Armand Van Helden

You Don't Know Me: The Best of Armand Van Helden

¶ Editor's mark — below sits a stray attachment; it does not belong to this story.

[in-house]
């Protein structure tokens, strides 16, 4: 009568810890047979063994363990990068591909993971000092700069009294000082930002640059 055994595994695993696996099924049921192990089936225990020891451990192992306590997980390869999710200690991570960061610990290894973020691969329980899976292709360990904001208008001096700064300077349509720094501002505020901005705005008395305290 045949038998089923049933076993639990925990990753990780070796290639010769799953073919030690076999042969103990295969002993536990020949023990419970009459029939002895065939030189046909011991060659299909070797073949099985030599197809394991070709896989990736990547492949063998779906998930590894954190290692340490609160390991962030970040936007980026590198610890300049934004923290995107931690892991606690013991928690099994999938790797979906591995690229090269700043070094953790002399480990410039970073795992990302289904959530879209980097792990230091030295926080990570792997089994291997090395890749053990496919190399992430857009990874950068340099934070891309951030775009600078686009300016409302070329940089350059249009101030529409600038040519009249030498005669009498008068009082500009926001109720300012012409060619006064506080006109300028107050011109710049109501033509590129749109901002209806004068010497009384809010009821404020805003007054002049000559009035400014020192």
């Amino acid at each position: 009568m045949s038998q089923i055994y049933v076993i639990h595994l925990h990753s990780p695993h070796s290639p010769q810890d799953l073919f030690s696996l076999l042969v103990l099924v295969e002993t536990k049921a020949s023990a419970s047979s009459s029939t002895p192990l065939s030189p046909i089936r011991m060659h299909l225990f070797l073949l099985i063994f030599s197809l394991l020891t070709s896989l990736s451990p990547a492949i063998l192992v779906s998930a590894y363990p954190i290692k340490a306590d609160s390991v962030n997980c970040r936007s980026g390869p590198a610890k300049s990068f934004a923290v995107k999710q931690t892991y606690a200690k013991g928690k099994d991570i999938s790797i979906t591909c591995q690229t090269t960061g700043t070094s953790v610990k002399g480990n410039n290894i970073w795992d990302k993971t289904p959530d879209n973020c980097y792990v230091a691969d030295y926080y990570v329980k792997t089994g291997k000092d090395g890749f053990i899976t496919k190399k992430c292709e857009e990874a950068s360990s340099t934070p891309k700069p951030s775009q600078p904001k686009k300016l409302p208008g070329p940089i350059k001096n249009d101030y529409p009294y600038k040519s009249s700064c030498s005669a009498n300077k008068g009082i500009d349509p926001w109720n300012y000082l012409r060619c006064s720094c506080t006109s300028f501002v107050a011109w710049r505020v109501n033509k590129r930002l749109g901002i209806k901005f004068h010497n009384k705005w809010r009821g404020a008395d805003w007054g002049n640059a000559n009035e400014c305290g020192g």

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Alongside Tiesto, Paul Van Dyk, and Armin Van Buuren, Boston dance supremo Armand Van Helden is one of the few superstar DJs to have recorded enough original material to justify a greatest-hits album. You Don't Know Me: The Best of Armand Van Helden, named after his 1999 U.K. number one, is in fact one of several compilations to have been released during his 20-year career, but is undoubtedly the most comprehensive, featuring tracks from his six studio LPs, from 1994's Old School Junkies: The Album to 2007's Ghettoblaster. Debut single "Witch Doktor," an old-school slice of minimal techno which doesn't really translate outside the warehouse rave scene it was obviously created for, suggested that chart success wasn't exactly at the top of his agenda. However, minor hits "The Funk Phenomena" and "Ultrafunkula" which cleverly fused house, filtered disco, hip-hop, and unsurprisingly, funk, spawned his signature sound, and revealed he was capable of producing commercial dancefloor tracks just as convincingly as hardcore underground anthems. All his ten U.K. Top 40 singles are included here, from the robotic electro of the Gary Numan-sampling "Koochy," to his affectionate homage to '90s club classics, "I Want Your Soul," to the gospel-fused Ibiza favorite "My My My." But the lesser-known material, such as the infectious hip-house collaboration with U.S. rapper Common, "Full Moon," and the playful '80s breakbeat pastiche "Touch Your Toes," offer just as much invention. Of course, two years before "You Don't Know Me," Van Helden was responsible for another number one hit with his imaginative transformation of Tori Amos' "Professional Widow" becoming one of the iconic dance tracks of the '90s. The atmospheric, bass-driven house number, unrecognizable from the angsty experimental piano-rock of the original, is also featured on a bonus edition, with nine other of his most famous remixes, including his dark garage treatment of Sneaker Pimps' "Spin Spin Sugar," and his fuzzy synth-led reworking of Justin Timberlake's "Sexyback," all of which prove he is as adept at adapting other people's work as he is at composing his own.

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